NATO’s psychological projection

By Jan Oberg

TFF PressInfo 75 – July 30, 1999

Originally published here.

Serbo-Croatian version here.

 

“I believe there were overlooked or suppressed dimensions such as collective psychology, deep cultural codes and domain Western expansionist/missionary values at work in the West’s handling of Kosovo, and I think we do wise to discuss them.

For instance, does the US-led West in fact hide a latent, deep-seated authoritarian ideology that seeks world dominance while pretending to create global democracy, partnership and multiculturalism? And does it in its own manner – like Milosevic and Hitler in their different manners – thrive on somebody else’s crisis while pretending to help them?

It is fascinating to see how quickly the public, the politico-diplomatic discourse and the media have managed to relegate the crisis, this turning point in contemporary history, to the past. But what has happened in, and to, the West itself during the Balkan wars and during Kosovo in particular deserves a bit of introspection – and perhaps we won’t like what we see if we try,” says TFF director Jan Oberg.

“Norwegian-Swedish philosopher Harald Ofstad 30 years ago analysed the ideology of Nazism. He maintains that Nazism builds on and is an extreme version of Western values, of its ‘Weltanschauung.’ Its main feature is ‘our contempt for weakness’ and a celebration of strength, power and heroism. The Strong SHALL rule over the Weaker. The good/stronger has a right, or God-given authority, to control or eradicate the evil/weaker who only deserves our contempt. The stronger takes upon him a burden of civilisation, sacrifices and acts heroically in the name of a higher principle or ‘law’, of Good.

Thus he is never made responsible for his deeds; he has a higher mandate and is above common law. Those carrying out the leader’s orders are conveniently also relieved from responsibility, no matter how criminal they may be – since they too aim to drive out Evil and (re)install Good. Anti-semitism is not essential to the authoritarianism of the Nazi worldview, rather just a flawed, perverted element in it. [Read more…]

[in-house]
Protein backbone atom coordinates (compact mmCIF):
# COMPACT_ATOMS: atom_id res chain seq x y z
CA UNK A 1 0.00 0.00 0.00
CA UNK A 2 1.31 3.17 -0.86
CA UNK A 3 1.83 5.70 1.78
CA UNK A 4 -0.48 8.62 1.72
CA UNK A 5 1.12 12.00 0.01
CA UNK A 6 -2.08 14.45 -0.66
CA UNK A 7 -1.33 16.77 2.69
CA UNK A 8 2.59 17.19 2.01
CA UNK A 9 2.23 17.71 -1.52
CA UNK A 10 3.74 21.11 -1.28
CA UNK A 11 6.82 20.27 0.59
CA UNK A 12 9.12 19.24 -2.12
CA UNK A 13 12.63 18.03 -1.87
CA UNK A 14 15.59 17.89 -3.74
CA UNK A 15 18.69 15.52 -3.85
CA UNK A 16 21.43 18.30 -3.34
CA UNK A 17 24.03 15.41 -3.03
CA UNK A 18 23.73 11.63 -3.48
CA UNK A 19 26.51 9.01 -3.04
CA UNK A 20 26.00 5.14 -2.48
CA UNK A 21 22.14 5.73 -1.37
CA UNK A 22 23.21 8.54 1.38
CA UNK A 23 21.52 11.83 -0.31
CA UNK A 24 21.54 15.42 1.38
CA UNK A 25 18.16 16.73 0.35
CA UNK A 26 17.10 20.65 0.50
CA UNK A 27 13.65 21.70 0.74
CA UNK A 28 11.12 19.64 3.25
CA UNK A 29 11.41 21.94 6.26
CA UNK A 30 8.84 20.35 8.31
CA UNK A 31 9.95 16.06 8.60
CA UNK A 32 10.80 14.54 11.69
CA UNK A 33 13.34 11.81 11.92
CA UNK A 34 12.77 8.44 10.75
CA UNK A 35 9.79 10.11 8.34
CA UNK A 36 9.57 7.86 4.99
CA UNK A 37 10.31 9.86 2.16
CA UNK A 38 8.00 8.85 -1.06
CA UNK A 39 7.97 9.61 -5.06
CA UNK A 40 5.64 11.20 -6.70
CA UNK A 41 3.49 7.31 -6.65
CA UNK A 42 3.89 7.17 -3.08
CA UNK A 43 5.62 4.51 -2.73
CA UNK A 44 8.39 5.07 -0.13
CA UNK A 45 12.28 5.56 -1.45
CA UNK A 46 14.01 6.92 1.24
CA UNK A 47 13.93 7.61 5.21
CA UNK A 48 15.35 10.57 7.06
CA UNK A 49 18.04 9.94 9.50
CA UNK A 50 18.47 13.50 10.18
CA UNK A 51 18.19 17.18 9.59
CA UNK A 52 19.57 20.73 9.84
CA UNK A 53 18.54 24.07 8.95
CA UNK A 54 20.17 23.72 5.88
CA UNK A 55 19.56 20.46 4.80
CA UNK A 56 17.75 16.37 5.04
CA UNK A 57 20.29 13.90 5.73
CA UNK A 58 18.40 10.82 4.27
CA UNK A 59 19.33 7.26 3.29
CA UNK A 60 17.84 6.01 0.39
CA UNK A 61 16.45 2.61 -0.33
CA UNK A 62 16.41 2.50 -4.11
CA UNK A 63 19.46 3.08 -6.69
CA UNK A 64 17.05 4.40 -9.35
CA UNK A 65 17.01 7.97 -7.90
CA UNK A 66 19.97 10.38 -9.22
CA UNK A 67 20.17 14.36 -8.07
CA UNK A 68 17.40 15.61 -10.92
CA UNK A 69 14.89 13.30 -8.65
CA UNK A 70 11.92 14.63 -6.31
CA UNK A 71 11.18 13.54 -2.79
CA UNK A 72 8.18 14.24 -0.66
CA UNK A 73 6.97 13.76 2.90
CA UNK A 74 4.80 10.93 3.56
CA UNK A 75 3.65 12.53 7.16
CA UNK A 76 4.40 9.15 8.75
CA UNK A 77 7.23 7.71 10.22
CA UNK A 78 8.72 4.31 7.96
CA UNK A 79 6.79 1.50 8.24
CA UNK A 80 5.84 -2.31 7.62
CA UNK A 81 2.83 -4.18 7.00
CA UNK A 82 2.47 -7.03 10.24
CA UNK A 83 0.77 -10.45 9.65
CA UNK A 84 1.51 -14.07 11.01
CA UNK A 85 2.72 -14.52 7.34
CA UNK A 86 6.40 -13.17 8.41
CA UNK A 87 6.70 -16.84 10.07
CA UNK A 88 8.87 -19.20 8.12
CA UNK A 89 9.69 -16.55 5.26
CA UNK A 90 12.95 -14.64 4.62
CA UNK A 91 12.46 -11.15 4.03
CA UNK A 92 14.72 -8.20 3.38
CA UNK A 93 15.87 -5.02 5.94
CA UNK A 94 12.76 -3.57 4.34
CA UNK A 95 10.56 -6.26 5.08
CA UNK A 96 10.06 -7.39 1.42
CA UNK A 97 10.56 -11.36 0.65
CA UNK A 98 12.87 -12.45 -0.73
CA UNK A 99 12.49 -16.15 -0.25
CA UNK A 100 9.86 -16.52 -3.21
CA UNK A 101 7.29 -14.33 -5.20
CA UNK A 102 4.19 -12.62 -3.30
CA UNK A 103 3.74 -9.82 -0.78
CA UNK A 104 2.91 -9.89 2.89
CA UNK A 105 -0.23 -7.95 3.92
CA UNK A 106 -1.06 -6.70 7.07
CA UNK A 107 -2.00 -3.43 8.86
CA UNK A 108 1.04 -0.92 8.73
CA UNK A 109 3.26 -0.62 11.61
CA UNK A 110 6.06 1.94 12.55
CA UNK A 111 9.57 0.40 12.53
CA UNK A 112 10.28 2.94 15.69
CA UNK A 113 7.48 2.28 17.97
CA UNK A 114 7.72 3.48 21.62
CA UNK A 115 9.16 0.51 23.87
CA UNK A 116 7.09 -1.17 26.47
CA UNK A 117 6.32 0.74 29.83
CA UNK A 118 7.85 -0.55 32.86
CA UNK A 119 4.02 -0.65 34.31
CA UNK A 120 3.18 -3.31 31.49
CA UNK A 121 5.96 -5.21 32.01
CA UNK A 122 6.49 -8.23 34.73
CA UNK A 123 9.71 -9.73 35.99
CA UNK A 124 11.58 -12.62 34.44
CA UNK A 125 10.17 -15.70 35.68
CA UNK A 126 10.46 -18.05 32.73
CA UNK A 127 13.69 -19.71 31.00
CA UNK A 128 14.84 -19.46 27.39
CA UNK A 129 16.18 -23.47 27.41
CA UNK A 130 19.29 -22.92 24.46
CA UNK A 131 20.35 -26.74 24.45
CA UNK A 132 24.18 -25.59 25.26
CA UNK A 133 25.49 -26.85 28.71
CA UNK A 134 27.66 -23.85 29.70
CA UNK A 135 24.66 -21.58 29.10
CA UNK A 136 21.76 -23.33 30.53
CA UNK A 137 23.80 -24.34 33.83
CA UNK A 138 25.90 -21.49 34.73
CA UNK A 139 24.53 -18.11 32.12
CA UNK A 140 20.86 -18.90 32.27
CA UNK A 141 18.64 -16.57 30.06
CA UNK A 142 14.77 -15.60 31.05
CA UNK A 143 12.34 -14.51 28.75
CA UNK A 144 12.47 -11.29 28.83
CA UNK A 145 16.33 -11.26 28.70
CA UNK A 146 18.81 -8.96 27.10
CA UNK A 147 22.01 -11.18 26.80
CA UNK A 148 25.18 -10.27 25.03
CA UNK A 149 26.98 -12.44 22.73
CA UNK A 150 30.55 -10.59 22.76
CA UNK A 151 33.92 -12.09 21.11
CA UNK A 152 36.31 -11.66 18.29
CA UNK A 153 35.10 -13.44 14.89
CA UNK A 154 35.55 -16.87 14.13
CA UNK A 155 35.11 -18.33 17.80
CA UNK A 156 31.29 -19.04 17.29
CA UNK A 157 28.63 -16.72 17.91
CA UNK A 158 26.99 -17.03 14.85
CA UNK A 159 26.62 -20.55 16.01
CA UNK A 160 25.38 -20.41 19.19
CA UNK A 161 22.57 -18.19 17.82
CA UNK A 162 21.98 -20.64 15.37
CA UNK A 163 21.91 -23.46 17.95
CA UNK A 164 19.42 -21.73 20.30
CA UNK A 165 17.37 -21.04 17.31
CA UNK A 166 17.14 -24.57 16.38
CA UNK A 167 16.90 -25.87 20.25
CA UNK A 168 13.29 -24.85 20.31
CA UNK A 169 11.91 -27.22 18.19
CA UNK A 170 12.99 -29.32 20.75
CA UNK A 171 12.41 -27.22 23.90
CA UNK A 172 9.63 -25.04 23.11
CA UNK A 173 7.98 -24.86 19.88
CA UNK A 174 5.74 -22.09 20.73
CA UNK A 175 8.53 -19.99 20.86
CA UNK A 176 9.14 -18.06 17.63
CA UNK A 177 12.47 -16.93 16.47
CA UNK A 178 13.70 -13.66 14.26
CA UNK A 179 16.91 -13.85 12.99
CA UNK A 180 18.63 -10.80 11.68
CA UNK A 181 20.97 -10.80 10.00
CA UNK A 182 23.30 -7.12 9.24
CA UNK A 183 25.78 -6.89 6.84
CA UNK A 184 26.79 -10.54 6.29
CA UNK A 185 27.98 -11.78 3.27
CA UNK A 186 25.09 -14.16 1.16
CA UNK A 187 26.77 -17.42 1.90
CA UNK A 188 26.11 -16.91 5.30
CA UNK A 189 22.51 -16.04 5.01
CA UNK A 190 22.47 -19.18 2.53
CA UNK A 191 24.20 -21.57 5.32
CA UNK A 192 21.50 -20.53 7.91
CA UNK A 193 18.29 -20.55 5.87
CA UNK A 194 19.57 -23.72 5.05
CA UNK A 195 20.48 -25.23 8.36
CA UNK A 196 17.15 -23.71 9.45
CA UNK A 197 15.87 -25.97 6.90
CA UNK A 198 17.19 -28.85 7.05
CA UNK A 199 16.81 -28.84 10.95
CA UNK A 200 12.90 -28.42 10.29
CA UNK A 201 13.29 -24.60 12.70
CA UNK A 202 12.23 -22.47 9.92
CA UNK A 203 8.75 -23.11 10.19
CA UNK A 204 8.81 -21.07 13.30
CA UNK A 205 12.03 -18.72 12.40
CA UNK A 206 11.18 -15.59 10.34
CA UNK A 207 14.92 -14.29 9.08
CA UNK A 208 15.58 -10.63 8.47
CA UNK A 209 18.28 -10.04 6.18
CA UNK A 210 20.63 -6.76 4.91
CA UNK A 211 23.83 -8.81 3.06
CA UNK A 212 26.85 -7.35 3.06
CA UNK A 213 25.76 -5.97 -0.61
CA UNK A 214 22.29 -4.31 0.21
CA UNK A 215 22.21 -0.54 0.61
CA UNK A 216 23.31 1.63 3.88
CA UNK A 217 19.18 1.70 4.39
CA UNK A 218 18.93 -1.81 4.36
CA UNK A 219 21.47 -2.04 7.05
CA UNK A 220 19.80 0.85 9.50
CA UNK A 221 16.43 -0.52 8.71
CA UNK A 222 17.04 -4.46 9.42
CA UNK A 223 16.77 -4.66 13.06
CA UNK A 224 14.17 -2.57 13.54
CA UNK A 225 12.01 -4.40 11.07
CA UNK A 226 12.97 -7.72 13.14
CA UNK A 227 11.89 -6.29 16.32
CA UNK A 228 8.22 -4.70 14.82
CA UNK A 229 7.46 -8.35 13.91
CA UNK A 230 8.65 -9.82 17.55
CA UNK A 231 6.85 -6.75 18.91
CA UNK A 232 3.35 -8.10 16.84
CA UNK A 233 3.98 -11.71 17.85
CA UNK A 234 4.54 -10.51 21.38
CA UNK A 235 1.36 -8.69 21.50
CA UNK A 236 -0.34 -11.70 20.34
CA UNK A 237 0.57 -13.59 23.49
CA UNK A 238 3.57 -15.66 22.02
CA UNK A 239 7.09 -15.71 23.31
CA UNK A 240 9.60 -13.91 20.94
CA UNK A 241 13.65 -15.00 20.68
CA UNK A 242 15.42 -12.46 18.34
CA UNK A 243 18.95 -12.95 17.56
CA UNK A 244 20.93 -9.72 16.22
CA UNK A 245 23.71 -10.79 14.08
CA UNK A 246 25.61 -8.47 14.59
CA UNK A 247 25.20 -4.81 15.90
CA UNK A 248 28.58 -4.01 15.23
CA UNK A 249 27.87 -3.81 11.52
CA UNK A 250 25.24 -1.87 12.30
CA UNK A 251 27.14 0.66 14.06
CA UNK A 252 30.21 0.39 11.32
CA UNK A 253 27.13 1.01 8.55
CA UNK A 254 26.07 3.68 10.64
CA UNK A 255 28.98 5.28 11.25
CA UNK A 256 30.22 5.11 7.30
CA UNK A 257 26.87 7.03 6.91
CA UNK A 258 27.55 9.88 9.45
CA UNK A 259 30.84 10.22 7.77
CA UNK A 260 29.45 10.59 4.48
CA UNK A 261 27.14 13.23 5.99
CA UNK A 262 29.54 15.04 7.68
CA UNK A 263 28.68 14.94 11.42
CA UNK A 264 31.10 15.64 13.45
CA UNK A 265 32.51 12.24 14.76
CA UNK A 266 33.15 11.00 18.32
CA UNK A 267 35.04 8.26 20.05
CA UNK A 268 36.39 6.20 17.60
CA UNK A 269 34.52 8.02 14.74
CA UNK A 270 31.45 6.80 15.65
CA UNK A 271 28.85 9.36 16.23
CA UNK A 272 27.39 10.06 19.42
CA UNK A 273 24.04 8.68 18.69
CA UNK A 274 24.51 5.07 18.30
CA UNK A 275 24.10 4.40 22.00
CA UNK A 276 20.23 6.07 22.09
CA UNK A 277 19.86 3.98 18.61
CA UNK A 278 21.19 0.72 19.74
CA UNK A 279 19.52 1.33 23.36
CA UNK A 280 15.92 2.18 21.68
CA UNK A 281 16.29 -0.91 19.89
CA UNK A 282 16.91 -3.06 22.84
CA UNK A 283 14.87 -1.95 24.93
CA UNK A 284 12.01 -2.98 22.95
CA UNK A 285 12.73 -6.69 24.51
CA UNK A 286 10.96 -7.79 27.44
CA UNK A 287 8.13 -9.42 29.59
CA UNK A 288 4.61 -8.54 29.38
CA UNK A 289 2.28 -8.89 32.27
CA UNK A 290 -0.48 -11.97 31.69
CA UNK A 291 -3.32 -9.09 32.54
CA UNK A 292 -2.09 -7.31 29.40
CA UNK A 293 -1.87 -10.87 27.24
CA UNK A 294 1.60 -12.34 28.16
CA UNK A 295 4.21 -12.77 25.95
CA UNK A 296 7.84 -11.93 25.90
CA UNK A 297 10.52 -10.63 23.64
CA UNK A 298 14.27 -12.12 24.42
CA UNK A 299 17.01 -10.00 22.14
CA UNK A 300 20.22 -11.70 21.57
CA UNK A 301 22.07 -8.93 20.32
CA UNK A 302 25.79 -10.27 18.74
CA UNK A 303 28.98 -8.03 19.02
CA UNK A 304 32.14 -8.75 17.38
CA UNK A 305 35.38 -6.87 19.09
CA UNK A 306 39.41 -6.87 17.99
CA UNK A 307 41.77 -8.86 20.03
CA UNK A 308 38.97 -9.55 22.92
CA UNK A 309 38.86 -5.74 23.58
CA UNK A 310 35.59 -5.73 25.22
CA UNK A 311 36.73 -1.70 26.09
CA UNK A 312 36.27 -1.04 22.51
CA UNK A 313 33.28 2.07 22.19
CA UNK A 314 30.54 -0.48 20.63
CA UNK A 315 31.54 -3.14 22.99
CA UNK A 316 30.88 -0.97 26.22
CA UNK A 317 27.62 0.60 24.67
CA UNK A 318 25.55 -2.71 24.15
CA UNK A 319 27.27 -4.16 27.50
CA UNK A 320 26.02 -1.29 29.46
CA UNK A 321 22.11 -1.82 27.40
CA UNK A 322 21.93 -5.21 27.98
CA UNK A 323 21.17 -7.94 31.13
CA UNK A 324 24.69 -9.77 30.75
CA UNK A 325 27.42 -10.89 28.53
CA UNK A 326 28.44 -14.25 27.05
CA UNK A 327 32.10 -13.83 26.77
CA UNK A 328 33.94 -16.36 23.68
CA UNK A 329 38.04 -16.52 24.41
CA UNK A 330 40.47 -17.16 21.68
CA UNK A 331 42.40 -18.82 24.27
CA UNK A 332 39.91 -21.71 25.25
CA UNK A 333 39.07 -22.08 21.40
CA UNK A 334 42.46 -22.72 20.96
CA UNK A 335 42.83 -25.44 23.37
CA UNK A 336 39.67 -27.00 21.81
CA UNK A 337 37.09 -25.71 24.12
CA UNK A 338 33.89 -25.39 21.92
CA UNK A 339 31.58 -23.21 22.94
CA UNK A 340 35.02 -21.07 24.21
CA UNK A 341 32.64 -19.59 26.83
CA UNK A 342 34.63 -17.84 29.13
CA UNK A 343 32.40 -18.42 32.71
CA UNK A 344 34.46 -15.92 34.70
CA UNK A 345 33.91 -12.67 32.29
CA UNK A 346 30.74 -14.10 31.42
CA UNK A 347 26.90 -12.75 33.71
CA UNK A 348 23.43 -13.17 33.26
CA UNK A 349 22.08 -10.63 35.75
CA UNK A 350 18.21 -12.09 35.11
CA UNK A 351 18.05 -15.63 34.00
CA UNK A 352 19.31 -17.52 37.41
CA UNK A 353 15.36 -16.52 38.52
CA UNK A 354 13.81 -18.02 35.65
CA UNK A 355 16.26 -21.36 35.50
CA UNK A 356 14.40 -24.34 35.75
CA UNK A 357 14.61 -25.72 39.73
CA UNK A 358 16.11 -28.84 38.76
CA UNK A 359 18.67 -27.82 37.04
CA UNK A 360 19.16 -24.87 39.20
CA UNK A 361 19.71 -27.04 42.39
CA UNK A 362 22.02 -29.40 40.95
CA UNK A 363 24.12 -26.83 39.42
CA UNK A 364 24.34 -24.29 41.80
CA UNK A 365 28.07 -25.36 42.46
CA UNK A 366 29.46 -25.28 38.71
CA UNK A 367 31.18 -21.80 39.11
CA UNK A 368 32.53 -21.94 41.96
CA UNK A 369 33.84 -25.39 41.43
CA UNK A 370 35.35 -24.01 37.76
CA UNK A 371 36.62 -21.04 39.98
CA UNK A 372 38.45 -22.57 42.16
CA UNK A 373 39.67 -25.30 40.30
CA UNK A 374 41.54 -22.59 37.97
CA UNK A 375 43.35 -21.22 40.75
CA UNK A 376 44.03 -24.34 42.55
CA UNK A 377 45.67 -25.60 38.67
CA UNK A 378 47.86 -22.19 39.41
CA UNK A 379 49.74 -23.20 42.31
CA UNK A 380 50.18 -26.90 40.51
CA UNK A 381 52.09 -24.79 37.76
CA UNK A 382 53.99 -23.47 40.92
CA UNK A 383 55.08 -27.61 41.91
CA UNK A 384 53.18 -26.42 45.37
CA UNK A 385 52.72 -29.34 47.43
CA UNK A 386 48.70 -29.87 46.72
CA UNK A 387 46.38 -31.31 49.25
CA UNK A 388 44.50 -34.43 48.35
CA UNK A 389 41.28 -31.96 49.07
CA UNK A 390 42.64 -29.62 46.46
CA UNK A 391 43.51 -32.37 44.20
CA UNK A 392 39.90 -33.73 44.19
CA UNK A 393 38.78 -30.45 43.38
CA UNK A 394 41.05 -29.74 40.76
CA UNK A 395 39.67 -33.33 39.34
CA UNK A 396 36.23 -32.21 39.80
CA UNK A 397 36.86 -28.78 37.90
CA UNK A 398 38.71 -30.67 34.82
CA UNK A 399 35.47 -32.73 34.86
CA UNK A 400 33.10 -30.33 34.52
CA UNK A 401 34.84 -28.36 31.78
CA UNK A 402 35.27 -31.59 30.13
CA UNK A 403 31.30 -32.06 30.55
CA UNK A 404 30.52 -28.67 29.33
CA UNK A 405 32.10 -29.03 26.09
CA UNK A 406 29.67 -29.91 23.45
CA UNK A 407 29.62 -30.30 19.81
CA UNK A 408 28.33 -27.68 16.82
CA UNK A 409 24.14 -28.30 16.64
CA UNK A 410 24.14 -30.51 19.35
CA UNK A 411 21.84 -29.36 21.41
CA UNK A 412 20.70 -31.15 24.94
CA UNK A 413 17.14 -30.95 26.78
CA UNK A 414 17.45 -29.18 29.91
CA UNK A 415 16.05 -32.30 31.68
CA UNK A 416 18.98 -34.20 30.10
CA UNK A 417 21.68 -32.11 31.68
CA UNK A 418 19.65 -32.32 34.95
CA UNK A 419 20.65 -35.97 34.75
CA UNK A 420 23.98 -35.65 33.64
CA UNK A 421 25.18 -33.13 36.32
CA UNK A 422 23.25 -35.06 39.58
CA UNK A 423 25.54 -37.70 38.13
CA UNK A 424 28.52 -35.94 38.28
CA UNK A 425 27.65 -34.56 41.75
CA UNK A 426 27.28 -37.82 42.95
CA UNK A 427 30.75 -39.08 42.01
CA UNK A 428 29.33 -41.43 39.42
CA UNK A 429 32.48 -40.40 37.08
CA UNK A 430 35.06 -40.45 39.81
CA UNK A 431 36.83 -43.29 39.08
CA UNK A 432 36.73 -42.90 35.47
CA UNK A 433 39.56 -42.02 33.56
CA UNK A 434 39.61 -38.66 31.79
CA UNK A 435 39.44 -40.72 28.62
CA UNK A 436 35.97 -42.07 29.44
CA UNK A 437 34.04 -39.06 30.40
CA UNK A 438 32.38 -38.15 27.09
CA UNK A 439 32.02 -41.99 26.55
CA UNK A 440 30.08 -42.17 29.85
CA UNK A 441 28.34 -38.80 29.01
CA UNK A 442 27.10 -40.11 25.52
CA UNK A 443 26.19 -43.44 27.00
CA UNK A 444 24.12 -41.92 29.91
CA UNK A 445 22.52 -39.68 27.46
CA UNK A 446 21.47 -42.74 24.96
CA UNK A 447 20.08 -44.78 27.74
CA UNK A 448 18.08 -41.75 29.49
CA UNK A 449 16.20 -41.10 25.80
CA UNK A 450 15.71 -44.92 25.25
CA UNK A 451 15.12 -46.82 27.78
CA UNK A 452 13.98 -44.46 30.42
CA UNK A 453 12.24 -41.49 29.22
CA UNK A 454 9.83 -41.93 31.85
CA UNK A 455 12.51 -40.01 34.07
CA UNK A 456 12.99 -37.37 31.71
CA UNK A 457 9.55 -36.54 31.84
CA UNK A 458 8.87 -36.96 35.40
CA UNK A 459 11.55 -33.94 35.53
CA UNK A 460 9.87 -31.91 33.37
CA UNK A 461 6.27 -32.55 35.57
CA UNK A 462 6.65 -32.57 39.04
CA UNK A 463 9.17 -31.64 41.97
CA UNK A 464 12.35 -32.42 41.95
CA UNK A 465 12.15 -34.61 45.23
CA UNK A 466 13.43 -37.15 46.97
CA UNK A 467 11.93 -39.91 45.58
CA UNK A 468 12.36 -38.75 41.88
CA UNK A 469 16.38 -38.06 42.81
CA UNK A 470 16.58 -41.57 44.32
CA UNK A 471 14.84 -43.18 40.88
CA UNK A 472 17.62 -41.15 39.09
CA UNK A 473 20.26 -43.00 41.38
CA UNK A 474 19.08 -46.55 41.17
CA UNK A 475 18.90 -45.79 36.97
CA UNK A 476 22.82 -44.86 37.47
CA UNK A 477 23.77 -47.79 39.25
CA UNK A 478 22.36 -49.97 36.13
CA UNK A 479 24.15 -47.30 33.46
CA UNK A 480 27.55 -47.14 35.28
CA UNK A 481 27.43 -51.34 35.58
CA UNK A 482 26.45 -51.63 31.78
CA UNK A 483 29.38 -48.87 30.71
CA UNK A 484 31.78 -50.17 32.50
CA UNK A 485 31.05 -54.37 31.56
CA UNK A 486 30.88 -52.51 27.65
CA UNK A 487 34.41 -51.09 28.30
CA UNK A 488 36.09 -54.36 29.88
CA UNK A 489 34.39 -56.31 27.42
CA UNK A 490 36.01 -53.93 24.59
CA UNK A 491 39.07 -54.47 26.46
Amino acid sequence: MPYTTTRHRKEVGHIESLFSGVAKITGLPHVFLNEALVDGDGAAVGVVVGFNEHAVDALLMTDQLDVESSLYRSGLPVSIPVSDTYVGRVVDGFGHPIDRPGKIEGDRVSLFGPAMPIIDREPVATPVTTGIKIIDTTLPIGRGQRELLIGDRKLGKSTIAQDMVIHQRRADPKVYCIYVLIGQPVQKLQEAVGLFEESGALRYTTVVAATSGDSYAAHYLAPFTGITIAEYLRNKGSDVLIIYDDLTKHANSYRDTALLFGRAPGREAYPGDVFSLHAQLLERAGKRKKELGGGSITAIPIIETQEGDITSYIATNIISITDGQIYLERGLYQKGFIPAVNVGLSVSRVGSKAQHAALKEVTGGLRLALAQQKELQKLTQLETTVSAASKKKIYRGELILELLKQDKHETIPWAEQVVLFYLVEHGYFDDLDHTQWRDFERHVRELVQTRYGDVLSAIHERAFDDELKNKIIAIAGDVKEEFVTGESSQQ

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Some ethical aspects on NATO’s intervention in Kosovo – Part B

By Jan Oberg

TFF PressInfo 74 – July 29, 1999

Originally published here.

Serbo-Croatian version here.

 

• Stereotyping and discrimination
Ask yourself whether NATO’s bombing and subsequent occupation could have been done against any other nation in today’s Europe. Whether any other country than Yugoslavia and any other people but Serbs is so despised? The plight of the Albanian refugees is in focus, but how well and how extensive did media cover that of the Serbs, Goranis, Montenegrin, Turks and Gypsies in Kosovo? The refugee camps in Macedonia and Albania entered our living rooms – but did the human suffering of people living in and fleeing to bombed-out Yugoslavia?

Recent Albanian extremist violence against Serbs is reported with ‘understanding,’ presented as (justifiable) revenge for what Serb police, military and paramilitary units did. But the media which told the story this way, never ‘explained’ that Serb ethnic cleansing after NATO started bombing could be ‘understood’ as (justifiable) anger at what THEY saw as the destruction of their entire country commissioned or demanded – as it was – by moderate as well as extremist Kosovo-Albanians.